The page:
• Join over 1.2 million students every month
  • Accelerate your learning by 29%
  • Unlimited access from just £6.99 per month

Balance of Food Production and Conservation

Extracts from this document...


Balance of Food Production and Conservation Conservation aims to maintain biological diversity for the benefit of mankind. It involves formulating policies and regulations to protect and maintain populations of wild plants and animals, identifying and preserving habitats in which wildlife can flourish, controlling pollution of the environment and setting up agencies to promote and monitor conservation strategies. However, due to many human activities biodiversity is reducing. Changes in land use, (in agriculture, road building and building of homes) which destroy or fragment habitats, tourism, commercial uses of particular species and pollution are all reducing biodiversity. As human populations increase, these effects increase. The huge increases in human population over the last few hundred years has been possible due to the development of intensive farming, including monoculture, selective breeding, huge farms, mechanisation. However, it is apparent that this intensive farming is damaging the environment and is becoming increasingly difficult to sustain. Monoculture has a major impact on the environment as it involves using a single variety of a crop, and this reduces genetic diversity and renders all crops in a region susceptible to disease. Reduced species diversity has many knock-on effects such as allowing a pest species to get out of control, fewer plants due to the lack of pollinating insects and a loss of species that may be useful to humans. Intensive farming often uses powerful chemicals such as insecticides, rodenticides, fungicides which are used to fight pests and diseases and also unwanted weeds are killed by applying herbicides. ...read more.


They are totally different to pesticides. As they are really just a source of nutrients they do not normally have any negative effects on plants and animals. However some plants can utilise the extra nutrients more effectively than others and therefore out compete the other plants. In this way fertilisers can be responsible for a reduction in species diversity Inorganic fertilisers are very effective but also have undesirable effects on the environment. Since nitrate and ammonium ions are very soluble, they do not remain in the soil for long and are quickly leached out, ending up in local rivers and lakes and causing eutrophication. They are also expensive. An alternative solution, which does less harm to the environment, is the use of organic fertilisers, such as animal manure (farmyard manure or FYM), composted vegetable matter, crop residues, and sewage sludge. These contain the main elements found in inorganic fertilisers (NPK), but in organic compounds such as urea, cellulose, lipids and organic acids. Of course plants cannot make use of these organic materials in the soil: their roots can only take up inorganic mineral ions such as nitrate, phosphate and potassium. But the organic compounds can be digested by soil organisms such as animals, fungi and bacteria, who then release inorganic ions that the plants can use. There are many advantages of organic fertilisers such as; Since the compounds in organic fertilisers are less soluble than those in inorganic fertilisers, the inorganic minerals are released more slowly as they are decomposed. This prevents leaching and means they last longer. ...read more.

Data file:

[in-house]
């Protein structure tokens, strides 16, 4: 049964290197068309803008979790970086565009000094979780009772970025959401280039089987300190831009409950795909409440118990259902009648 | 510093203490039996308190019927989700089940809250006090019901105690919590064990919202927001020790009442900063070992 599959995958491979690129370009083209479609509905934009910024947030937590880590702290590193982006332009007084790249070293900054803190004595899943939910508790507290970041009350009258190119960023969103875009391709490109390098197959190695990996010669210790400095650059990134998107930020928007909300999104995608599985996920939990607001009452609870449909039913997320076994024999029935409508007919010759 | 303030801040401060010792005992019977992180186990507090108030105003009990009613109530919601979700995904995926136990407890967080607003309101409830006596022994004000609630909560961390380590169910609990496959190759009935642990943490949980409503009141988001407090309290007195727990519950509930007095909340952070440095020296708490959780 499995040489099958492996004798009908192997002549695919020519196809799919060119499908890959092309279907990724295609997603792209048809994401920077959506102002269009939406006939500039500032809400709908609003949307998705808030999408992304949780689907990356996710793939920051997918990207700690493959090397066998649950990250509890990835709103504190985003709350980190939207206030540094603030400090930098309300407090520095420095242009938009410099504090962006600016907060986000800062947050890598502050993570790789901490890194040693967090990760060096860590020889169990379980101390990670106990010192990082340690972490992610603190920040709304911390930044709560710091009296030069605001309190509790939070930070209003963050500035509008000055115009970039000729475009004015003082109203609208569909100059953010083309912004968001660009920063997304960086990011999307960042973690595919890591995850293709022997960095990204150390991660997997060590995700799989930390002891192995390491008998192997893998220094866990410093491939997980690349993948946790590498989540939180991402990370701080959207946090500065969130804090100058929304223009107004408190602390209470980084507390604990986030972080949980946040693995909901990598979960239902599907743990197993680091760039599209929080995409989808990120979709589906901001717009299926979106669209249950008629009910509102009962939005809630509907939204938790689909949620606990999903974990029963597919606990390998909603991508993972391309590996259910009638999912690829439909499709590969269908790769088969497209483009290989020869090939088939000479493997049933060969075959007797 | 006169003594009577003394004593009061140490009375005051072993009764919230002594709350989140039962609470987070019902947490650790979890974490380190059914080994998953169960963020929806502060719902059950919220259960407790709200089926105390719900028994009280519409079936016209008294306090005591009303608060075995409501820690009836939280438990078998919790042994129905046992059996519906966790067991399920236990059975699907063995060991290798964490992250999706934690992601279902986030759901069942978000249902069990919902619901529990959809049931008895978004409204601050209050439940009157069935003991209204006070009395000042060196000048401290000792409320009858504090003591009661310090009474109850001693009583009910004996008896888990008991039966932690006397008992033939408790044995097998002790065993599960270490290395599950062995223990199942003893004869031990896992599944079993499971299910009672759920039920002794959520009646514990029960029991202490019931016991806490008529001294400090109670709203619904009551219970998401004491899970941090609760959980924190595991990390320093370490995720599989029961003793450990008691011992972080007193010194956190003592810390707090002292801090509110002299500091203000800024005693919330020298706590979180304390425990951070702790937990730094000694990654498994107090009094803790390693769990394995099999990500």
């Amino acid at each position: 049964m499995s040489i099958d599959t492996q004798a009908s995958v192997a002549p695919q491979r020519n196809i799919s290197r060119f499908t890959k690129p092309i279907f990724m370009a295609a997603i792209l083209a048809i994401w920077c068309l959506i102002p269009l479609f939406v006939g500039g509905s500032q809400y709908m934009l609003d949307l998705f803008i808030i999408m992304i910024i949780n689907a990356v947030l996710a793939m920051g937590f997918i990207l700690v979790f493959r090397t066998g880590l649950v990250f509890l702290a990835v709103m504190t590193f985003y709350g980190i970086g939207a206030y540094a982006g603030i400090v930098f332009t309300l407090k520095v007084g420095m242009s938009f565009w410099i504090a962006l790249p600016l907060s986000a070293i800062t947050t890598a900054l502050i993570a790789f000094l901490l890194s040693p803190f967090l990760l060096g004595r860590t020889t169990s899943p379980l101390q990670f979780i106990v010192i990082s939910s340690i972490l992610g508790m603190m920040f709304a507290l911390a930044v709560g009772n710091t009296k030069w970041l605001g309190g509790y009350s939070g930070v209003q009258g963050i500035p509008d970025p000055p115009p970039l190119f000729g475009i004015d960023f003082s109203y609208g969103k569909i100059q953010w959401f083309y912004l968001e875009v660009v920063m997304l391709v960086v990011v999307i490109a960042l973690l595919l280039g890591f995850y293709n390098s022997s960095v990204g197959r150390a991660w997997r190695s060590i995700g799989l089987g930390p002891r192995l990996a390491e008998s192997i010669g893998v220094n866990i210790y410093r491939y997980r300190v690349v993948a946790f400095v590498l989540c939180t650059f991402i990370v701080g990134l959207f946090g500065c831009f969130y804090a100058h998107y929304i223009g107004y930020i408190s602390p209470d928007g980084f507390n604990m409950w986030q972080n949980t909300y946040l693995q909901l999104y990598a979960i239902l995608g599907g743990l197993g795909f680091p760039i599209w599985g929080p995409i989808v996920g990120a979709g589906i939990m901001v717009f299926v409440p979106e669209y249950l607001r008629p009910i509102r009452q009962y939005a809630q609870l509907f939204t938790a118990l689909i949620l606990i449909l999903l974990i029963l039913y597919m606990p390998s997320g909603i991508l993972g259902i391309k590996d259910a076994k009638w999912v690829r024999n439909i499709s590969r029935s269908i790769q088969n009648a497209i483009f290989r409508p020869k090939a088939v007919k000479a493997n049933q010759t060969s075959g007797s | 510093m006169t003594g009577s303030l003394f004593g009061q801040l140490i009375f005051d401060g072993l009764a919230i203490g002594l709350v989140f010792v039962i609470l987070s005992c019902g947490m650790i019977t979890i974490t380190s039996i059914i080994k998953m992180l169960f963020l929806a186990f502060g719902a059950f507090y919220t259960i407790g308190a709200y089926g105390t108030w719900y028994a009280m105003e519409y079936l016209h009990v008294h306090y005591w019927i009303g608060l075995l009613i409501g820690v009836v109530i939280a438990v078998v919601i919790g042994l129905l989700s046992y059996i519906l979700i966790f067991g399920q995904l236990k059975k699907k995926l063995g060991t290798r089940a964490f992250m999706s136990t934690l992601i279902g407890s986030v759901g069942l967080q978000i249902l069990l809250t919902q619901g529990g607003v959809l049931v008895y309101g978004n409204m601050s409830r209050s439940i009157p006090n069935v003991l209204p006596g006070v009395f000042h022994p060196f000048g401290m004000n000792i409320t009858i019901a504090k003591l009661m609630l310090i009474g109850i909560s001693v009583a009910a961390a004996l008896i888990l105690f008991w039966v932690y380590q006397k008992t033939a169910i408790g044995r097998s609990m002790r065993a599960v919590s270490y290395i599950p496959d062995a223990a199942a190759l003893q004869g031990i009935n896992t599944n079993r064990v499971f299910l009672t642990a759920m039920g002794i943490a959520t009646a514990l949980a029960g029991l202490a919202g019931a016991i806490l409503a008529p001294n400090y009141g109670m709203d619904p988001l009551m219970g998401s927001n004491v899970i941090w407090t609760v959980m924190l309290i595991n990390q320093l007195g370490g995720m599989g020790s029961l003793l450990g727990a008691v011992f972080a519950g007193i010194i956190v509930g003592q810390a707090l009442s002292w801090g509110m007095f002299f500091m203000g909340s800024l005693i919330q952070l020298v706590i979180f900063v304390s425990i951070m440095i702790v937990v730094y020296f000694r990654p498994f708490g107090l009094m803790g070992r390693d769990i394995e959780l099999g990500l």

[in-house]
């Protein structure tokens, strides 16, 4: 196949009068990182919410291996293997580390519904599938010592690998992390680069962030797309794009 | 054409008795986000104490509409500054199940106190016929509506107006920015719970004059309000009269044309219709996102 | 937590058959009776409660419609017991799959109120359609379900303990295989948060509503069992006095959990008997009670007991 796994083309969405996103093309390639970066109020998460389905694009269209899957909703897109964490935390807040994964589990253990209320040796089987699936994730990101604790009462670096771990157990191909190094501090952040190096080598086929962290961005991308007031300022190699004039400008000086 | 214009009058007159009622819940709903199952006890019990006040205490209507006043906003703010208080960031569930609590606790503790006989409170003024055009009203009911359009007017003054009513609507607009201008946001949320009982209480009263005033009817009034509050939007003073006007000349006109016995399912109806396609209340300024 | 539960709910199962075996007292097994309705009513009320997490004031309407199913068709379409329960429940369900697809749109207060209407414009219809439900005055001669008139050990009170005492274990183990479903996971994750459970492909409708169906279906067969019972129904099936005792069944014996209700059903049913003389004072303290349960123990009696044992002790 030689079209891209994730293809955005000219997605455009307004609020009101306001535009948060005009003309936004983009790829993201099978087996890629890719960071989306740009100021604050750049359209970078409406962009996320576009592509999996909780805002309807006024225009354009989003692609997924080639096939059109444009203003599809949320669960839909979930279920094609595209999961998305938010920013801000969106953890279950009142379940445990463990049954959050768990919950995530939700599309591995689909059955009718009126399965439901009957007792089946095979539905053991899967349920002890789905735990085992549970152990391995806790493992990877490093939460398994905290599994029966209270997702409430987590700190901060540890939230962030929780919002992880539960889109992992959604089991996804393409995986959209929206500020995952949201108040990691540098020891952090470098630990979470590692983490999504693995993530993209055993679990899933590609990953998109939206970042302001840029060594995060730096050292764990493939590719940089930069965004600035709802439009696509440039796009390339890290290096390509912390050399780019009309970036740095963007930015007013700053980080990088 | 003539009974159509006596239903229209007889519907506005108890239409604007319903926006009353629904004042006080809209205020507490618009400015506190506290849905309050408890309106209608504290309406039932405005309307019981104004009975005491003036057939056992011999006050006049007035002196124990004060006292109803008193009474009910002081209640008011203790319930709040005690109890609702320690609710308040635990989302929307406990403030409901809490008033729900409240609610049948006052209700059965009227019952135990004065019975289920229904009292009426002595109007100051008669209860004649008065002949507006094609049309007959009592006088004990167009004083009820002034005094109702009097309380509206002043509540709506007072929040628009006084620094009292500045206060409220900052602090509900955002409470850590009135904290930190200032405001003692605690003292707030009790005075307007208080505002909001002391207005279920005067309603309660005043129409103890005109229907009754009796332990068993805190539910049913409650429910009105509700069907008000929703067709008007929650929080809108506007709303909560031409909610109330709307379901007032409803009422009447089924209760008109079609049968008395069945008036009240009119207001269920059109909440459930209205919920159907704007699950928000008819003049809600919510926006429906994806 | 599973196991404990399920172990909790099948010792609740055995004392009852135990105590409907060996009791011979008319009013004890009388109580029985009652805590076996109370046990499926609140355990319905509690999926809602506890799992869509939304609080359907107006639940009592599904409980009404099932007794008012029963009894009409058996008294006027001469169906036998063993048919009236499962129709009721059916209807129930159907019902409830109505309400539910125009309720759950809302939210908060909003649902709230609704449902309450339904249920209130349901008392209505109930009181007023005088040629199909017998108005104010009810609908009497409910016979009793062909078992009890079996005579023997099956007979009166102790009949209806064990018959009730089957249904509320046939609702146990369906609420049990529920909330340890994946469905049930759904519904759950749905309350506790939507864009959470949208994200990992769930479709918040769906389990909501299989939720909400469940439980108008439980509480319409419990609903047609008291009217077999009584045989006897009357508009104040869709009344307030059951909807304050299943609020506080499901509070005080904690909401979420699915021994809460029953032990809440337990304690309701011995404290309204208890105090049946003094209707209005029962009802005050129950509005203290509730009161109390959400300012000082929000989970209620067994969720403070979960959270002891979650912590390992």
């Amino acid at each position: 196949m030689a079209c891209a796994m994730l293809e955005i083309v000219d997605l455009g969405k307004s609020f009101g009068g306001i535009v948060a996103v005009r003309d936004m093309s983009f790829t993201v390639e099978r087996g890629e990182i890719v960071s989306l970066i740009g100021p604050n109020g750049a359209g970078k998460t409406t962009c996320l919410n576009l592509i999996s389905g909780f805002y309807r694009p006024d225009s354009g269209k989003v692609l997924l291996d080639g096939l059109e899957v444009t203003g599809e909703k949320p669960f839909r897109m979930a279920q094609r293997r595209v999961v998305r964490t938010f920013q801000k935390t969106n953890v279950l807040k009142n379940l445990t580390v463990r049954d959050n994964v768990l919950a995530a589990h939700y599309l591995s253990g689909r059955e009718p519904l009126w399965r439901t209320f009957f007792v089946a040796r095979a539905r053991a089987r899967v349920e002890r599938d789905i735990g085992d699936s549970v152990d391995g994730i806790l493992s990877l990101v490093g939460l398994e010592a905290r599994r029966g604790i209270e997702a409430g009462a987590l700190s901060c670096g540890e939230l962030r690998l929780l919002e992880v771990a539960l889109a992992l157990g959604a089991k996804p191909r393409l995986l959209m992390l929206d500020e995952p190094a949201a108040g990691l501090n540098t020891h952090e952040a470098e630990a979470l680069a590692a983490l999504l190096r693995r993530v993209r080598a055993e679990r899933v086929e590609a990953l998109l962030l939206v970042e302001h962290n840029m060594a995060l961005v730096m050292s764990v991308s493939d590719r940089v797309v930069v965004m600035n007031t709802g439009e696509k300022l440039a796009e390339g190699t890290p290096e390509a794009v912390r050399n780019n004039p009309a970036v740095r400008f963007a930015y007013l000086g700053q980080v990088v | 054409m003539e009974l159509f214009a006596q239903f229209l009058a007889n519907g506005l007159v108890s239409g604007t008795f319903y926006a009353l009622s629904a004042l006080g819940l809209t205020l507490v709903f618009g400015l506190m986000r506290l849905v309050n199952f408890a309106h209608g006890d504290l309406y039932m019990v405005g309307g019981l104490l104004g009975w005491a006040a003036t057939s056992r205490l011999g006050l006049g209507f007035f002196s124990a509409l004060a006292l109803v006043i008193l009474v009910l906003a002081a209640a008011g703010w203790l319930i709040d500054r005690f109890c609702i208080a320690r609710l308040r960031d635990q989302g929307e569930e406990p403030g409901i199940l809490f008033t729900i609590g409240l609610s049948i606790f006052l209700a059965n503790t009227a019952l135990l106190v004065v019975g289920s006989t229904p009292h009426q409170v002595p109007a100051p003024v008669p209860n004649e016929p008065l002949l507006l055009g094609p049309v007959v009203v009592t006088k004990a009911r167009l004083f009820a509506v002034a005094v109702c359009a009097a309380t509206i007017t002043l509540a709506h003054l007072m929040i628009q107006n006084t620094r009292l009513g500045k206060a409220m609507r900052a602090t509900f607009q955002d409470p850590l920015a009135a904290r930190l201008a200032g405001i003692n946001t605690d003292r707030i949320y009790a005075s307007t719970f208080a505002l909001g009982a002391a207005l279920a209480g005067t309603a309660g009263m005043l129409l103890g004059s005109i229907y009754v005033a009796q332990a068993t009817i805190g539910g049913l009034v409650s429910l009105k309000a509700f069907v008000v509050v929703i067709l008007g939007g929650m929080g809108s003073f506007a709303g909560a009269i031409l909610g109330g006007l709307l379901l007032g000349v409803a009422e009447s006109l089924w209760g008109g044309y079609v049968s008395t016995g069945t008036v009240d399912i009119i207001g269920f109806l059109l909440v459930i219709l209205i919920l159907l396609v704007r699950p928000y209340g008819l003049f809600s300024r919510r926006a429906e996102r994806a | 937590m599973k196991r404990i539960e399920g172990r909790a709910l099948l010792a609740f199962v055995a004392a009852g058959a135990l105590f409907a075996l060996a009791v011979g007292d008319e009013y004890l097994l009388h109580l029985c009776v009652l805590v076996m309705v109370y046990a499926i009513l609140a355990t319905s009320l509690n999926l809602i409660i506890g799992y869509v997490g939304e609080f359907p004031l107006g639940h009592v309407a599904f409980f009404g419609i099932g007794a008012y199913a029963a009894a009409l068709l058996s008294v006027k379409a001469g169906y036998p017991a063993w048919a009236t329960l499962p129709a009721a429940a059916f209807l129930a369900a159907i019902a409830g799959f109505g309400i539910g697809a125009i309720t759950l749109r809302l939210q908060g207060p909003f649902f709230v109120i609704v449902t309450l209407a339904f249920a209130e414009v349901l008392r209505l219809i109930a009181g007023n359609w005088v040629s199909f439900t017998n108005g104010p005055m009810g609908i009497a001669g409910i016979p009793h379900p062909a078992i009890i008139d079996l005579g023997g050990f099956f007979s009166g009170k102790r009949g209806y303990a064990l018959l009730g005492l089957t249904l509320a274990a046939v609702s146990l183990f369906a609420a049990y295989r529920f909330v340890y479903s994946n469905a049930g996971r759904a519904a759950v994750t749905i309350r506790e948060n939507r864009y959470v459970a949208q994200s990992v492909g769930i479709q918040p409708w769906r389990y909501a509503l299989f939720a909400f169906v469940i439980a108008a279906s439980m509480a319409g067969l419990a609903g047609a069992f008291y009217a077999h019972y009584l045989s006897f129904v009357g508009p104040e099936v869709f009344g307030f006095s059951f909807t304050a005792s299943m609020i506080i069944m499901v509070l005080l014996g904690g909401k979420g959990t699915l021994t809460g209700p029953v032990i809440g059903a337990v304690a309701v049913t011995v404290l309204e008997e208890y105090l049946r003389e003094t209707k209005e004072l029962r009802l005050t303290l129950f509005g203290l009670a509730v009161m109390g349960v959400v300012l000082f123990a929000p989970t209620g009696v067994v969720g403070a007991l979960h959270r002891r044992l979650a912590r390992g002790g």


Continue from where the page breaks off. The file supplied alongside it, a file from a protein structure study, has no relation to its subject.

But also there are some practical arguments for maintaining biodiversity. For example, there is evidence that a reduction in biodiversity may reduce climatic stability. Loss in biodiversity in ecosystems may result in drought or flooding in particular areas. Loss of genetic diversity in populations may result in their extinction. Species that we don't know very much about could be very useful to humans. Food production is uneven because some parts of the world have a climate more suited to growing crops than others. In countries where crops can be grown, farmers are usually efficient, making use of the latest agricultural techniques. Many of the developing countries cannot finance modern methods of crop production. Crops sometimes fail to climatic reasons such as drought. In other instances crops have been grown only to be eaten by pests such as locusts or ravaged by diseases. For these reasons most people in developed countries are well fed where as malnutrition and starvation are common in the third world. There must be a balance between food production and food production as the human population is continuously increasing more land is becoming intensively cultivated for food. More and more plants and animals are threatened by reduction in umbers or possible extinction because their natural habitats vanish. It is now estimated that about 25000 different plant species are threatened with extinction. Many ecologists now realise that conservation is essential for the continued survival of the human race. ...read more.